Immokalee and Ave Maria for your contin-
ued support to your local fire district. Our
Mission: to protect the people and property
within our community.
Farm workers receive
much needed assistance
By Rick Heers
Special to the Immokalee Bulletin
Thanks to a growing partnership, un-
employed farm workers in Immokalee are
receiving special help at this difficult time.
The TradePort office/warehouse of the Sal-
vation Army was very quickly distributing
over 15,000 boxes of prepared food for farm
worker families, when I HOPE was able
to obtain 6,900 prepared meals ready to
eat (MREs) this past week. Men who were
waiting in line to receive donations of food
quickly jumped in without being asked and
helped unload the load of meals.
Thanks to the generosity of Walt Burdick
and Robert Juster, owners and operators of
the TradePort Industrial/Business complex
across from the airport, the Salvation Army
was donated some much-needed space to
receive, sort and distribute food to over 850
families who are desperate for assistance.
The Community Foundation of Collier Coun-
ty-Immokalee Initiative contributed $500 to
pay the trucking costs for the food to be de-
To Place a Display Ad
Phone: (239) 657-6000
The deadline for all advertising is 4 p.m. on Friday
for the following Thursday's publication
To Place a Classified Ad
Call 1 -877 353-2424 or to place it from home go to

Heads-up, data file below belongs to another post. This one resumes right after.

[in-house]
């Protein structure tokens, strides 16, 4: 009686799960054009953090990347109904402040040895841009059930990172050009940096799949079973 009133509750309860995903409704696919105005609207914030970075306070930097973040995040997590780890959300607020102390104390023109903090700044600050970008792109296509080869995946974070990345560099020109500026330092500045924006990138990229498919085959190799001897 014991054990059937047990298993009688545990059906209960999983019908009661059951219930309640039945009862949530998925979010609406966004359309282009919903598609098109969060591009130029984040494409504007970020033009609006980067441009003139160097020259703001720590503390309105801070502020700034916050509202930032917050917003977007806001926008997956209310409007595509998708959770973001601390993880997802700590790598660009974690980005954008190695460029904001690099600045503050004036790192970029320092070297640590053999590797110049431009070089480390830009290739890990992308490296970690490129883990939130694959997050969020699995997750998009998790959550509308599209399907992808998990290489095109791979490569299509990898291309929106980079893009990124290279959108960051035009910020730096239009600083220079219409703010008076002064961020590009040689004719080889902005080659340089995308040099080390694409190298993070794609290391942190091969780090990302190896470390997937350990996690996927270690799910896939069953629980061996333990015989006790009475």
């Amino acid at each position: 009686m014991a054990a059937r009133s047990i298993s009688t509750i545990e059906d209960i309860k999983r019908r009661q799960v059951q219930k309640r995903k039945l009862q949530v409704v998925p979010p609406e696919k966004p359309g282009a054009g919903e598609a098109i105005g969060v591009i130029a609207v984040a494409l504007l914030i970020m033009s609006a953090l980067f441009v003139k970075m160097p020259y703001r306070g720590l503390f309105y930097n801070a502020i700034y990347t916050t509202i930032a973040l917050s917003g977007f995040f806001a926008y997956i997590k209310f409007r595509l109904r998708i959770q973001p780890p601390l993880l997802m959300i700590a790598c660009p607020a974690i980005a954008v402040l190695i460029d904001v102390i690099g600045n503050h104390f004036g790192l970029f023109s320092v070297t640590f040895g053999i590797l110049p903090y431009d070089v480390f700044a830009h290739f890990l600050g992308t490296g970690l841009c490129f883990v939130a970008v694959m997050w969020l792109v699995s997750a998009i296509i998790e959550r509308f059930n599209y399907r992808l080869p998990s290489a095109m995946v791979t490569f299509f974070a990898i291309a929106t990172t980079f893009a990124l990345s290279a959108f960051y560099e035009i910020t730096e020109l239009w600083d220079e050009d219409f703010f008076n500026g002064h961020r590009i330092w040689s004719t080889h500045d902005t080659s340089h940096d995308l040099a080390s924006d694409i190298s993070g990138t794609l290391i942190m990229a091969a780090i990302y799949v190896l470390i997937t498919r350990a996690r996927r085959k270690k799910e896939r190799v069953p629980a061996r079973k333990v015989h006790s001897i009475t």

Visit newszap.com or email
livered from Orlando.
The Harry Chapin Food Bank has been
instrumental in providing much of the food,
while the Salvation Army has gotten special
authorization to purchase additional sup-
plies to augment their order. The local Lions
Club has been instrumental in volunteering
to assist with the distribution of food.
Additional rice and beans, as well as
other food staples are expected within the
next couple of weeks. Additional donations
are needed to purchase food and also to
provide rent and utility subsidies as farm la-
borers struggle to keep their families fed and
housed until the April season brings back
more work for those in the packinghouses
and fields around Immokalee.
Donations can be sent directly to the
Emergency Services Collaborative of
Immokalee at the Community Foundation,
at 2400 Tamiami Trail N., Suite 300, Naples,
FL. 34013 or can be sent to I HOPE at P. 0.
Box 777, Immokalee, FL 34143-0777.
News Editor: Patty Brant
Community News Editor: Dee Hamilton
Advertising Director: Judy Kasten
Advertising Manager: Shawn Strawser
Advertising Services Coordinator: Dale Conyers
Advertising Services: Barbara Calfee
Publisher: Tom Byrd
Executive Editor: Katrina Elsken
The Immokalee Bulletin is published by Independent
Newspapers of Florida. Independent is owned by a unique
trust that enables this newspaper to pursue a mission of
journalistic service to the citizens of the community.
Since no dividends are paid, the company is able to thrive
on profit margins below industry standards. All after-tax
surpluses are reinvested in Independent's mission of jour-
nalistic service, commitment to the ideals of the First
Amendment of the U.S. Constitution, and support of the
community's deliberation of public issues.
News in Brief
donations for Haiti
The Seminole Tribe and Seminole Indian
Casinos, in association with Food for the
Poor, are collecting donations for victims of
the Haitian earthquake tragedy. Non-perish-
ables, water, personal items and other items
are needed. Items may be dropped off at the
Library presents Story Time
Immokalee Branch Library, 417 N. First St.
will present Story Time on Tuesdays at 9:30 a.m.
"ABC Combined Story Time" is open to children